Andrea Wan

Andrea Wan may seem introverted but the work of this Vancouver-based illustrator is nothing close to shy. Having worked with a slew of notable publications like Nylon and The Globe and Mail as well as participated in numerous gallery shows, Andrea is mustering up a portfolio desirable by any young and budding illustrator.

Andrea got her start by enrolling in film studies at Emily Carr. “For some reason, I just chose film,” she explains. “I used to draw just here and there but they were just doodles. I never really practice drawing or anything like that.” However, soon after her graduation project, which featured some of these doodles, her friends urged her to pursue illustration. Andrea ended up landing in Denmark to study illustration and design at Designskolen Kolding.

Taking a good look at her personal work, which can consist of images of roofs


houses, chairs with flipped and curling legs, and black and blue rivers coming out of the mouth of a person with a bird instead of eyes. On top of this, there are human sweaters, boys with random rolls of toilet paper and a cat’s cradle of houses. Her work is like viewing a stream of consciousness; you think there’s no way that any of this could be planned, and indeed it isn’t. “I am inspired by my environment—it is like an emotional landscape,” says Andrea. “I spontaneously come up with an idea or an image and I just have to draw it out. I don’t really make a lot of sketches or pre-plans.”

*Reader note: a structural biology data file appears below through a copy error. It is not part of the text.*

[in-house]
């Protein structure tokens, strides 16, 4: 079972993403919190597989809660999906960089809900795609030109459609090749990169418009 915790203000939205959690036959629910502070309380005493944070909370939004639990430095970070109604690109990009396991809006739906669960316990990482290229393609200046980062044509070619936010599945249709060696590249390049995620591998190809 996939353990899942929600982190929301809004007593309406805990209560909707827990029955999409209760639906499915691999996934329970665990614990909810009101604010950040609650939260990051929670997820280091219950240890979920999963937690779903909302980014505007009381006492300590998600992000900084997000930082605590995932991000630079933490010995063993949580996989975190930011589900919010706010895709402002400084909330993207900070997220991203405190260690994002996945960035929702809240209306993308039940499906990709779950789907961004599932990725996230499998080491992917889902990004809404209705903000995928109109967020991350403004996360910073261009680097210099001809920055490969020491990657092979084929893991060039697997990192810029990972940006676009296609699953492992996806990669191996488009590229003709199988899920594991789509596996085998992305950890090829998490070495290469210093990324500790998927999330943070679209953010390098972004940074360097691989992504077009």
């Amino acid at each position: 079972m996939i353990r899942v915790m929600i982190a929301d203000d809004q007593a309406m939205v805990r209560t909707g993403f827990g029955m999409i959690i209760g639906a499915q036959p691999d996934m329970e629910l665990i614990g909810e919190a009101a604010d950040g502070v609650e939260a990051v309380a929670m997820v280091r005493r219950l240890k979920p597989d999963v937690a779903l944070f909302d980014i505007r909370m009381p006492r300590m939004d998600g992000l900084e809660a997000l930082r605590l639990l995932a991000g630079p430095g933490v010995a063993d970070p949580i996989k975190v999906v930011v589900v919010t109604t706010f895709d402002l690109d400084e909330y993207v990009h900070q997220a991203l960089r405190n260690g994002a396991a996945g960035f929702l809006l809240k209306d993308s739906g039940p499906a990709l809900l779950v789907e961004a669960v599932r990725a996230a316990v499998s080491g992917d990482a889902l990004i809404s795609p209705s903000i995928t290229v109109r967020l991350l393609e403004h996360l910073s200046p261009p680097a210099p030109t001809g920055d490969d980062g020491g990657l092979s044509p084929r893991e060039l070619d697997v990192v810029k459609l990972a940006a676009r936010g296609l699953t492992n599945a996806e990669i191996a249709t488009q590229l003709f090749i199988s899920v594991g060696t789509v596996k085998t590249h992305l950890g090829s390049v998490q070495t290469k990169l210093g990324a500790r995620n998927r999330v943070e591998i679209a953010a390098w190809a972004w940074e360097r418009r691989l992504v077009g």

While she’s always happy to take on commercial jobs, Andrea says that she feels more restricted with them because she’s usually given a theme or a few keywords and has to build an image around that, a method which sometimes curbs spontaneity. However when you’re working as a freelance illustrator, you can’t be too picky.


At this point, Andrea still faces the same problems that a lot of young people in the creative field face: having to juggle a part-time job while pursuing her dream. “I really wish that I could do this full-time and not have to worry about working part-time somewhere else that’s totally unrelated,” she shares. But looking ahead, with plans for more magazine work, commercial work and personal art projects, it’s unlikely she’ll have to work that part-time job much longer.


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